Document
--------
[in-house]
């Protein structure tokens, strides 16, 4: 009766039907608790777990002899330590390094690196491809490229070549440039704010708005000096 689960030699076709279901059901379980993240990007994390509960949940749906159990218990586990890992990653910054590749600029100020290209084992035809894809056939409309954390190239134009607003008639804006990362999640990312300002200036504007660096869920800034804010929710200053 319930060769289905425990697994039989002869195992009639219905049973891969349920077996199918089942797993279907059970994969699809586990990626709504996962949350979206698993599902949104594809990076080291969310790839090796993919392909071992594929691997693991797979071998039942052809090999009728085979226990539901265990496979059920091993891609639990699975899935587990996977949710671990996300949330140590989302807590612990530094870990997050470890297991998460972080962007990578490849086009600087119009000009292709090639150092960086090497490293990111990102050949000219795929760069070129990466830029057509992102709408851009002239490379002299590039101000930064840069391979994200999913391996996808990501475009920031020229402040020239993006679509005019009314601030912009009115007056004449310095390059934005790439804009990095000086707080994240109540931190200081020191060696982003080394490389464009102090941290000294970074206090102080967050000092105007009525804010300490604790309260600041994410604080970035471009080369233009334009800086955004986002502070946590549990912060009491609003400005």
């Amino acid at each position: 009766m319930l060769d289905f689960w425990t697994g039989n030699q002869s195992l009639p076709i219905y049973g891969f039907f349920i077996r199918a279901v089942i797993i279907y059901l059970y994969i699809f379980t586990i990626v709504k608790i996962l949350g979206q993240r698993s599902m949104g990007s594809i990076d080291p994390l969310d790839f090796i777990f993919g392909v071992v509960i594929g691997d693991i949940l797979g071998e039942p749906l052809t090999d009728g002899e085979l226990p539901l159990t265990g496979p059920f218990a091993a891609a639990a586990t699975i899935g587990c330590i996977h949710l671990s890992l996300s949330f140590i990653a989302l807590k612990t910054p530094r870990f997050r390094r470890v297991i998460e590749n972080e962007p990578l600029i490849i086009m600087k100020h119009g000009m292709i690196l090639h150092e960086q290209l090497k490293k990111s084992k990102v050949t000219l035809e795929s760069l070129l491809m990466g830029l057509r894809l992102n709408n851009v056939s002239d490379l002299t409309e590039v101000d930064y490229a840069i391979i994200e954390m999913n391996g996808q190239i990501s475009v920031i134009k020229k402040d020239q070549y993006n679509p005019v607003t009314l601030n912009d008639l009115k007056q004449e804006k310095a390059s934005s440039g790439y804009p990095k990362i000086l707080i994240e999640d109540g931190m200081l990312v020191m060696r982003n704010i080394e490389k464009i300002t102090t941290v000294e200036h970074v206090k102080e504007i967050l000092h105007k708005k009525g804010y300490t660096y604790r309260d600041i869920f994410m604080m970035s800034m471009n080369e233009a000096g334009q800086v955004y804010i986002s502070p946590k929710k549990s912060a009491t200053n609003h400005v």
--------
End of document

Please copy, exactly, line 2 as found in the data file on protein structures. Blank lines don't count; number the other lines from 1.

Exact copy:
């Protein structure tokens, strides 16, 4: 009766039907608790777990002899330590390094690196491809490229070549440039704010708005000096 689960030699076709279901059901379980993240990007994390509960949940749906159990218990586990890992990653910054590749600029100020290209084992035809894809056939409309954390190239134009607003008639804006990362999640990312300002200036504007660096869920800034804010929710200053 319930060769289905425990697994039989002869195992009639219905049973891969349920077996199918089942797993279907059970994969699809586990990626709504996962949350979206698993599902949104594809990076080291969310790839090796993919392909071992594929691997693991797979071998039942052809090999009728085979226990539901265990496979059920091993891609639990699975899935587990996977949710671990996300949330140590989302807590612990530094870990997050470890297991998460972080962007990578490849086009600087119009000009292709090639150092960086090497490293990111990102050949000219795929760069070129990466830029057509992102709408851009002239490379002299590039101000930064840069391979994200999913391996996808990501475009920031020229402040020239993006679509005019009314601030912009009115007056004449310095390059934005790439804009990095000086707080994240109540931190200081020191060696982003080394490389464009102090941290000294970074206090102080967050000092105007009525804010300490604790309260600041994410604080970035471009080369233009334009800086955004986002502070946590549990912060009491609003400005």